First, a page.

In November 2009 in the Philippines, a convoy of dozens of journalists, lawyers and political activists were traveling to register an opposition candidate for governor of a province called Maguindanao.
The group of cars were stopped on the road by armed men in broad daylight. Fifty-eight people from the convoy were then shot to death, including 32 journalists and media workers.
Suspicion immediately fell on the incumbent governor of Maguindanao, a man named Andal Ampatuan Sr. Ampatuan came from a powerful clan that rules this corner of the Philippines through its own private militia.
The government named 193 people connected with the Ampatuan clan suspects in the massacre, including dozens of local police. But as we approach the six-year anniversary of the killings, not one single person has been convicted for their role in the atrocity.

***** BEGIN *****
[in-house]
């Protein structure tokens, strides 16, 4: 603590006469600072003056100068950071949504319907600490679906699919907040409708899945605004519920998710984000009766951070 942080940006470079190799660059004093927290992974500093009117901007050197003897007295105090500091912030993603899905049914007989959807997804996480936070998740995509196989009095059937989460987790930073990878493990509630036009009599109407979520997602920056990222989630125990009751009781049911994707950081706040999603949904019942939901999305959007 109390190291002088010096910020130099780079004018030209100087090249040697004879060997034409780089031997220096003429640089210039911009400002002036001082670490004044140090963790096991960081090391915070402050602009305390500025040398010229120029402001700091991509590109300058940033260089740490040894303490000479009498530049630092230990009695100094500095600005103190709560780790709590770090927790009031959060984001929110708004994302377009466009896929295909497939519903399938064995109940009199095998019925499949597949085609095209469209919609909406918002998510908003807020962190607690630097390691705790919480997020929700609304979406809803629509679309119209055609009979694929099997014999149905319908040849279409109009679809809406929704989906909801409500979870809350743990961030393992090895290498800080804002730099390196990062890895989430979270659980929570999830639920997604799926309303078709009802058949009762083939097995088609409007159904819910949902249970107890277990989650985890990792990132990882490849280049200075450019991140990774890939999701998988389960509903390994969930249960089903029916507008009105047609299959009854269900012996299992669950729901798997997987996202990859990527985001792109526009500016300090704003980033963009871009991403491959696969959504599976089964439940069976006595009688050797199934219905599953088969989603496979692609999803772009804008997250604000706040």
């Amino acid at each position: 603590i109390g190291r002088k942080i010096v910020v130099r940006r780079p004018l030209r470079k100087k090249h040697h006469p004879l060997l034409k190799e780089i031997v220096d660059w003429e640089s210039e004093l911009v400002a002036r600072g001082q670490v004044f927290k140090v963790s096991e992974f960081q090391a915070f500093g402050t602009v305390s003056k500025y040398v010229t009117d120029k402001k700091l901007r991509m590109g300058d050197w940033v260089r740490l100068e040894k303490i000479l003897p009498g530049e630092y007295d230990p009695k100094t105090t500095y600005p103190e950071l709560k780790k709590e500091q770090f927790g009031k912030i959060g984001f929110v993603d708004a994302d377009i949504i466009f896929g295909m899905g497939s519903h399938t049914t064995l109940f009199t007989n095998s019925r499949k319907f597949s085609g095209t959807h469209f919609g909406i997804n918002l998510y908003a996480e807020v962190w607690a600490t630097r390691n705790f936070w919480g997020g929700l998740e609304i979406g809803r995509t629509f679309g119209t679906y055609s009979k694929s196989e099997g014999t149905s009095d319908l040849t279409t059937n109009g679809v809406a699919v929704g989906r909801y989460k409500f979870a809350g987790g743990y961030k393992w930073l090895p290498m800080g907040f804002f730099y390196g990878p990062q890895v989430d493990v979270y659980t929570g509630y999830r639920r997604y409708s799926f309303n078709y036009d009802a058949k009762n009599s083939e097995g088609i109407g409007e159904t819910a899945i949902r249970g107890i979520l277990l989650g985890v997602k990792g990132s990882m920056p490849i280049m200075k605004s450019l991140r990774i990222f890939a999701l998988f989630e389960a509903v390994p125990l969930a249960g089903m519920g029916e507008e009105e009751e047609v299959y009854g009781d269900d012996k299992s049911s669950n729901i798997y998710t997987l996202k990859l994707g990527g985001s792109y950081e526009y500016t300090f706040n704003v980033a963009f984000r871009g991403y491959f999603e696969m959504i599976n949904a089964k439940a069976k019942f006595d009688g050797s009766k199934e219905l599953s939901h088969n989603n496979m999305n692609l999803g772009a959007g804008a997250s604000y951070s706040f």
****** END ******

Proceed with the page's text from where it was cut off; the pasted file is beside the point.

On this edition of Global Journalist, the legacy of the Maguindanao massacre and a look at why reporters are killed with impunity in the Philippines.
Our guests this week:
The convoy was traveling to file the registration for the gubernatorial race for a local politician from the Ampatuan's rival clan, the Mangudadatus. The candidate, Esmael Mangudadatu, had received word that the convoy might be threatened and chose to stay behind, sending his female family members along with a large group of journalists. He had calculated that his foes would not attack women and the media.
Andal Ampatuan Sr., the alleged mastermind of the massacre, died in July without ever facing trial. His son, Andal Ampatuan Jr., is alleged to have led the killing. The case against him and others has lasted more than five years, during which time key witnesses have been killed and prosecutors and judges have allegedly been offered bribes for leniency.
Info graphic by David Crespo